In EEOC v. North Memorial Health Care, the U.S. District Court for the District of Minnesota held that religious accommodation requests are not protected conduct under Title VII, and therefore, cannot be the basis for a retaliation claim. The EEOC alleged that North Memorial retaliated against a prospective employee when the employer rescinded a job offer after the prospect told the employer she couldn’t work from sundown Friday to sundown Saturday for religious reasons. Judge David S. Doty granted North Memorial’s motion for summary judgment, noting the EEOC failed to establish that the plaintiff’s request met the definition for protected conduct under the statute. The holding is the first on this issue within the Eighth Circuit.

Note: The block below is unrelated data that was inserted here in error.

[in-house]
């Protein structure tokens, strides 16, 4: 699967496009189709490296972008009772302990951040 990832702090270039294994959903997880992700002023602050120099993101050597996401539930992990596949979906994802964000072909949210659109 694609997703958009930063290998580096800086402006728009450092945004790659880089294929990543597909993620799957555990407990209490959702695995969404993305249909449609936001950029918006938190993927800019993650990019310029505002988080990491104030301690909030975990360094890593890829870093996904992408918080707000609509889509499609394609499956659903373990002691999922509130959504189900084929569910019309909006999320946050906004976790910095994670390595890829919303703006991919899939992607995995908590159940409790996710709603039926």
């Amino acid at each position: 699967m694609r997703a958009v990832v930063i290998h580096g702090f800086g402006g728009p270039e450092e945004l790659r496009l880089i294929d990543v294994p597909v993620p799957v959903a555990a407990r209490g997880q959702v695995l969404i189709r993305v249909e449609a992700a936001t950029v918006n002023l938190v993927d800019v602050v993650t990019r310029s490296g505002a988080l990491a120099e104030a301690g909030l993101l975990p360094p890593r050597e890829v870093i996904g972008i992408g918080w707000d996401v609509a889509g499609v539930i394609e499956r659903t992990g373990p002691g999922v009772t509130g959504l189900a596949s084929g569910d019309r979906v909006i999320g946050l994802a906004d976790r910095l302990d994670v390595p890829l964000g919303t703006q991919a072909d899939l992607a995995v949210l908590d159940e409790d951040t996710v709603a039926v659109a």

“This decision is useful in defending employers against retaliation claims,” says Veena Iyer, labor and employment attorney with Nilan Johnson Lewis, whose is often called upon to advise clients on religious accommodation requests and discrimination claims. Iyer says it’s important to note that although requesting a religious accommodation isn’t protected conduct, filing a complaint can be. “If an employee complains about the denial of a request for religious accommodation, the complaint can be protected activity under Title VII, although the court held that request alone is not.” An appeal to the Eighth Circuit is probable because the EEOC—particularly the Minneapolis office—has prioritized prosecution of religious discrimination and accommodation claims and because there are decisions outside the circuit supporting the EEOC’s interpretation. Regardless of the outcome of the case, Iyer recommends that employers thoroughly document all processes and decisions regarding religious accommodations and any complaints regarding their denial in order to defend against failure-to-accommodate and retaliation claims. To speak with Veena Iyer on the topic of religious accommodations, contact her at firstname.lastname@example.org new email or 612.305.7695.